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american weed girls

American weed girls

Amy Morin, LCSW, is a psychotherapist, author of the bestselling book “13 Things Mentally Strong People Don’t Do,” and a highly sought-after speaker.

While a lengthy lecture isn’t likely to be helpful, sharing a few statistics about marijuana could educate your teen about the risks and dangers. Here are a few statistics that might make your teen think twice about smoking pot:
Hold ongoing conversations about the dangers of marijuana use. Discuss changes in the law or bring up the subject when there are stories about marijuana in the news.

Take steps to build credibility so your teen will value what you have to say. Discuss the dangers of using marijuana and make sure your teen fully understands the risks.
It’s important to understand how common marijuana use is among today’s teens. Understanding the risks, dangers, facts, and statistics can help you address the issue with your teen.
Steven Gans, MD is board-certified in psychiatry and is an active supervisor, teacher, and mentor at Massachusetts General Hospital.
Many parents also think pot must be harmless because they believe it’s a “natural herb.” But a review published in 2014 suggests marijuana can have harmful effects on a teen’s developing brain.  
Don’t wait for your teen to bring up the subject of marijuana. Start a conversation today. Find out what your teen knows already and be prepared to share the facts.

Marijuana use is common among teens, yet, many parents still don’t believe their teen would ever smoke pot.

Many parents lack information to talk to teens about marijuana. Here are the facts and statistics that could help you talk to your teen about pot.

Among the moms and dads who partake, 79 percent see it as socially acceptable, which goes a long way to explain the recent popularity of Facebook groups like CannaMoms Uncensored and websites like The latter is run by Kathryn VanEaton, a 30-something, yoga-pants-wearing, suburban mom-of-four who shops at Target, drives a minivan, and just so happens to smoke pot.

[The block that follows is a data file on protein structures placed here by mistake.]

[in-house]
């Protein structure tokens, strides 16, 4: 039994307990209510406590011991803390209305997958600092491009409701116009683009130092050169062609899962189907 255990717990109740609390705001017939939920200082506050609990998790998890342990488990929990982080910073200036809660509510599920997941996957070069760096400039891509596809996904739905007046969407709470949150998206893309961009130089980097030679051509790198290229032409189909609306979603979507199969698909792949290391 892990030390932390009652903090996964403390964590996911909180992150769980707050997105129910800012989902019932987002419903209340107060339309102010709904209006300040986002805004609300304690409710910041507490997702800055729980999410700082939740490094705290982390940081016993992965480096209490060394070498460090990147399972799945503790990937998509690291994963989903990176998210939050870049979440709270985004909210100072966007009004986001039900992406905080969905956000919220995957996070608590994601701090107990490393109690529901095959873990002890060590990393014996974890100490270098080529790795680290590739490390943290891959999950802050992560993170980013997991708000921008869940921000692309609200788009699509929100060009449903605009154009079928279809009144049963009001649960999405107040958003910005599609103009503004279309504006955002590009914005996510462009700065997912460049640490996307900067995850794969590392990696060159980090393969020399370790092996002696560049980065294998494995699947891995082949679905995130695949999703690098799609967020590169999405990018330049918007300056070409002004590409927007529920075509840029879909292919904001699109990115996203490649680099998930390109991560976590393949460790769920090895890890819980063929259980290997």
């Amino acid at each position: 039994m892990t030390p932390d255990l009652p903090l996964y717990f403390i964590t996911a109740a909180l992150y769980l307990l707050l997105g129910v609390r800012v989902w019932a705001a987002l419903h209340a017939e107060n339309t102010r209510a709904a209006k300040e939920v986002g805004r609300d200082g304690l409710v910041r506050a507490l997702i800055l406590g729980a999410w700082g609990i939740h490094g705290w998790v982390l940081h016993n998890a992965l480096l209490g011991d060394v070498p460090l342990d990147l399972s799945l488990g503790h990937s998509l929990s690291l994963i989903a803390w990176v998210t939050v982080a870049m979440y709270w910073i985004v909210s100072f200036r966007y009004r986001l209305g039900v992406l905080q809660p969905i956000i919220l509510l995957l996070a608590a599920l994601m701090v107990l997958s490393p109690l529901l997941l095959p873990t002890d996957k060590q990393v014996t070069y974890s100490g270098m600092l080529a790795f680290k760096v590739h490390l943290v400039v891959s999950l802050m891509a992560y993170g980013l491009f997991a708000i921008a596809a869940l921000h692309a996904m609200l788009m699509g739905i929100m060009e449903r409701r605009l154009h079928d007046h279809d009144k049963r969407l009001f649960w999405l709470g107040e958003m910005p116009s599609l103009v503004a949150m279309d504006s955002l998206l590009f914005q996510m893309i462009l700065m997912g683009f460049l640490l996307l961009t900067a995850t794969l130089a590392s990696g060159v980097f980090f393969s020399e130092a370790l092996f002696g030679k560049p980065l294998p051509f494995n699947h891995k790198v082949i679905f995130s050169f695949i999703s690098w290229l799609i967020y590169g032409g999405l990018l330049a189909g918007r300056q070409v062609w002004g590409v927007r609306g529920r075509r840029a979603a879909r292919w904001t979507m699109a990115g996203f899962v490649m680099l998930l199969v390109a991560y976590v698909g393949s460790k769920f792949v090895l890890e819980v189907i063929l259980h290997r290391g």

The survey of more than 1,000 adults found that getting high has become surprisingly acceptable, particularly in families in which parents themselves are users. Fifty-four percent of Americans who smoke pot are parents, and 30 percent are parents with children younger than 18. Because raising young kids is stressful and parents need to chill out sometimes, OK?
A new survey looks at the changing impact of marijuana on American families.

“I created this website to help change the stigma that comes with cannabis use,” she explains on the site. “I want to show the world that cannabis users are just people. Normal adults living normal adult lives.”
Since today is 420, we thought the timing was apropos to tell you guys about Yahoo’s new Weed & the American Family report, an in-depth look at the way marijuana is affecting our families—from the generational split over usage and shifting attitudes, to its impact on parenting and relationships.
VanHeaton says on her site that she maintains a strict code to never smoke around her kids, but not all stoner mamas and papas feel the same. In fact, 47 percent of those surveyed copped to smoking weed in front of their children, sharing it with them, or both! Which means Melissa Etheridge—who recently admitted to blazing up with her adult kiddos and called it a “bonding experience”—is in good company.
Here’s another place where the users and nonusers part ways: While the majority of parents believe 20 is the age at which someone is old enough to decide whether or not to toke up, that number drops to 17 for the parental stoner set.
As for the weed-loving parents who don’t indulge in smoking sessions with the fam, the majority of them—54 percent—have still fessed up to their kids knowing about their habit. Their children, however, aren’t always quite so eager to do the same. And while 21 percent of all American parents place marijuana use near the top of their list of concerns for their kids—others include smoking cigarettes (24 percent), drinking alcohol (21 percent), having sex (17 percent), and cheating on a test (12 percent)—parents who have tried getting baked or currently smoke rank it dead last.

You can check out the rest of the poll results here. Then read VanEaton’s 8 Easy Ways to Be a Responsible Stoner Parent, which includes tips like rotating weed sessions with your partner so only one of you is high at a time, and keeping your stash inaccessible to children because you don’t want to be that parent.

A new survey looks at the changing impact of marijuana on American families.